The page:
Showing posts from January, 2015

Legal Question: UCC-1 Filing Requirements and Co-ops

I am a real estate salesperson and I was recently at a co-op closing which was delayed because the UCC-1 filing statement was incorrect due to a change in the law relating to UCC-1 filings. Can you please explain what a UCC-1 is and how the law has changed? When a purchaser buys a co-op apartment and is also obtaining a loan, the bank that is making the loan will file a Uniform Commercial Code financing statement (the “UCC-1”). The UCC-1: (i) creates a lien against the co-op purchaser’s shares and proprietary lease (this is similar to a mortgage in a real property transaction), (ii) is filed in the county clerk’s office where the co-op is located and (iii) gives notice to the public that the bank has a lien against the co-op purchaser’s shares and proprietary lease. In order to file the UCC-1, the bank must follow certain rules set forth in the Uniform Commercial Code (the “Code”).  Recently there was a revision to the Code regarding the way that the purchaser’s name appears on th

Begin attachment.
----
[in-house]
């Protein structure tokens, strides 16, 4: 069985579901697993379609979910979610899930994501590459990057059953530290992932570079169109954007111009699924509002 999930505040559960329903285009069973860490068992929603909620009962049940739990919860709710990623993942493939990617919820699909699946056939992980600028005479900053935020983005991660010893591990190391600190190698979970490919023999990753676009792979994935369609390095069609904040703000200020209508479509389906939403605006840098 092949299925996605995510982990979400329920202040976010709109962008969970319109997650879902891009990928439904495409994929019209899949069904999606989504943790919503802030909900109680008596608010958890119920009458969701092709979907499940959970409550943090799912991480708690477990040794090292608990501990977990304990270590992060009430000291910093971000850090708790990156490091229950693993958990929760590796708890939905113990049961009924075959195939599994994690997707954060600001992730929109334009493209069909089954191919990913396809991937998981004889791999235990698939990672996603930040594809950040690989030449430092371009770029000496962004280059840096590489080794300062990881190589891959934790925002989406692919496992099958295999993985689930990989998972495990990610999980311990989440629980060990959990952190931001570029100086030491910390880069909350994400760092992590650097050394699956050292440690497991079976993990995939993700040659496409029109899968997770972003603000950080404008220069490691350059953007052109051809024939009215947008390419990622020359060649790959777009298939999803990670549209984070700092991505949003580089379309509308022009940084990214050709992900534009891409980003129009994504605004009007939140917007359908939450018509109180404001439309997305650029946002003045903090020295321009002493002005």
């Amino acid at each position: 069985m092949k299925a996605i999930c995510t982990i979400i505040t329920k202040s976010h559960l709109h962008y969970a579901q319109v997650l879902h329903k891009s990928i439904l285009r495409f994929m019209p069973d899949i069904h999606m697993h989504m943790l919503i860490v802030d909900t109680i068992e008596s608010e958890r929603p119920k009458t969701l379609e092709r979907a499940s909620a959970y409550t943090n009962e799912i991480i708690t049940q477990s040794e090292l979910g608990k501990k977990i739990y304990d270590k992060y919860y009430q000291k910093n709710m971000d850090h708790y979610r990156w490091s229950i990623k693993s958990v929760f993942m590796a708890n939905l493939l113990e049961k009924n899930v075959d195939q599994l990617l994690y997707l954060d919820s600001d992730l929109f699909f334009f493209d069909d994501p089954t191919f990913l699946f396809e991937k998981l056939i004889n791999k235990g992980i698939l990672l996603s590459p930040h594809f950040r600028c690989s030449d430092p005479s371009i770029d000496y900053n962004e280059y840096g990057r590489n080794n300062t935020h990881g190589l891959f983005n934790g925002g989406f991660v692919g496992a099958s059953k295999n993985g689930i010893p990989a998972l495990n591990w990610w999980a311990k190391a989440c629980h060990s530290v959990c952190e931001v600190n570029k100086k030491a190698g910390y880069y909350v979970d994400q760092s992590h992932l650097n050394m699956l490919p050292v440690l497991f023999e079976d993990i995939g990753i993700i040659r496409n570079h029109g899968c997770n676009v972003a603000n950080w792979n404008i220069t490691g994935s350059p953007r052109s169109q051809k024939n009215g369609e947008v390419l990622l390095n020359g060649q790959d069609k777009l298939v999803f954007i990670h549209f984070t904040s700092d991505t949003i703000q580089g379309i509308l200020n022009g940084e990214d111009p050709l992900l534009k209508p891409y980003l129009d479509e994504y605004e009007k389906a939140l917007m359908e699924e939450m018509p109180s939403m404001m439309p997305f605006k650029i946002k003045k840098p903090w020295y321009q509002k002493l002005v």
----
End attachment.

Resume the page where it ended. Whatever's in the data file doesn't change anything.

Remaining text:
NYC's Best New Architecture, From the High Line to One WTC

it's time to make up a bunch of awards and hand them out to the most deserving people, places and things in the real estate, architecture and neighborhood universes of New York City! Yep, it's time for the  11th Annual Curbed Awards ! Up now: the best of New York City's new architecture. [Photo by Iwan Ban/the High Line] Award for the Overall Best New Addition to New York City The third and final leg of  the High Line  opened in September, completing a 15-year process that completely transformed what was one a neglected elevated rail line. The James Corner-designed project had been lauded around the world—and in New York—and it has become one of the city's biggest attractions. No matter what you think of the tourists crowding the walkways, the High Line is a beautiful space and there's no denying that it deserves the praise. [56 Leonard by Field Condition] The Fun to Watch Rise Award The coming years will see a fantastic variety of buildings that break